Please use this identifier to cite or link to this item: https://hdl.handle.net/10356/163590
Title: Sustainable consumption - how to tell which goods are more sustainable? Comparing facial cleansers and packaging options
Authors: Tan, Xin Ju
Keywords: Engineering::Environmental engineering::Environmental protection
Engineering::Environmental engineering::Environmental pollution
Issue Date: 2023
Publisher: Nanyang Technological University
Source: Tan, X. J. (2023). Sustainable consumption - how to tell which goods are more sustainable? Comparing facial cleansers and packaging options. Final Year Project (FYP), Nanyang Technological University, Singapore. https://hdl.handle.net/10356/163590
Project: MS-41
Abstract: Singapore’s trade volumes have increased over the past years as a result of globalisation. Singapore, a small, resource-constrained country, relies heavily on imports to fulfil her consumption needs. The trend of sustainable consumption has also surfaced, where consumers are becoming more environmentally conscious, and they take an effort to ensure that their actions minimise the impact on the environment. This study aims to assess the environmental impact of an imported consumer good, facial cleansers, using the Life Cycle Assessment (LCA) method. The cleansers are manufactured in France, Europe and sold in the Singapore market for consumption. Specifically, two types of facial cleansers and three types of packaging scenarios were analysed. A comparison was conducted across the combination of cleanser and packaging scenarios, allowing skincare consumers to make a conscious decision before purchasing and using one. A survey was conducted with facial cleanser consumers to gain insights into their existing cleanser purchasing behaviour, and their willingness to change to a cleanser that is tied to being more ‘sustainable’. The results of this study have shown that one face wash using the investigated facial cleanser leads to a higher impacts on marine aquatic ecotoxicity, fresh water aquatic ecotoxicity and global warming. For all investigated impact categories, the facial cleanser production, packaging production and end-of-life phases represent the dominant life stages of a facial cleanser product life cycle. Hence, the choice of cleanser and packaging option will be determined based on these phases. Then, consumers can make informed purchase decisions of facial cleansers that will encourage sustainable consumption.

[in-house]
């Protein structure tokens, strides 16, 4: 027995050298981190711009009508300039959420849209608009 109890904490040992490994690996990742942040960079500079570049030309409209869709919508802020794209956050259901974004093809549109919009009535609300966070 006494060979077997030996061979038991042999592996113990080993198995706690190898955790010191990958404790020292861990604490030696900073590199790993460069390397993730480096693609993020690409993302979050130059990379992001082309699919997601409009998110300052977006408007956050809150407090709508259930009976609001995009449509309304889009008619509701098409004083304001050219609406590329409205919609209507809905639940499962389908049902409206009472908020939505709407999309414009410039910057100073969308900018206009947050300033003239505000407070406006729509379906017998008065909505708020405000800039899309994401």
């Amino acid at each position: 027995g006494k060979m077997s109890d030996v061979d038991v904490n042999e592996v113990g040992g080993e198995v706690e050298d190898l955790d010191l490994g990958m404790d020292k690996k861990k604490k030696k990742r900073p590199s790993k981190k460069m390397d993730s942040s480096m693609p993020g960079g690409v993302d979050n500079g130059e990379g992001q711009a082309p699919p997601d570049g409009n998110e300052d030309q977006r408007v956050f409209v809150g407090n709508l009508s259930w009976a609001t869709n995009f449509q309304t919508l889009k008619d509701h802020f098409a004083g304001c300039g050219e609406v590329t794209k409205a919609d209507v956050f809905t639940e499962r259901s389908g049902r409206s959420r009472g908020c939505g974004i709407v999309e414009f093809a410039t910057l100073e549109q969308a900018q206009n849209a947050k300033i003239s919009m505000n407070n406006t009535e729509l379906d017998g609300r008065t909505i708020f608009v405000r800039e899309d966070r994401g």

URI: https://hdl.handle.net/10356/163590
Fulltext Permission: restricted
Fulltext Availability: With Fulltext
Appears in Collections:CEE Student Reports (FYP/IA/PA/PI)

Files in This Item:
File Description SizeFormat 
FYP MS41 Report - Tan Xin Ju.pdf
  Restricted Access
1.57 MBAdobe PDFView/Open

Page view(s)

39
Updated on Feb 7, 2023

Download(s)

4
Updated on Feb 7, 2023

Google ScholarTM

Check

Items in DR-NTU are protected by copyright, with all rights reserved, unless otherwise indicated.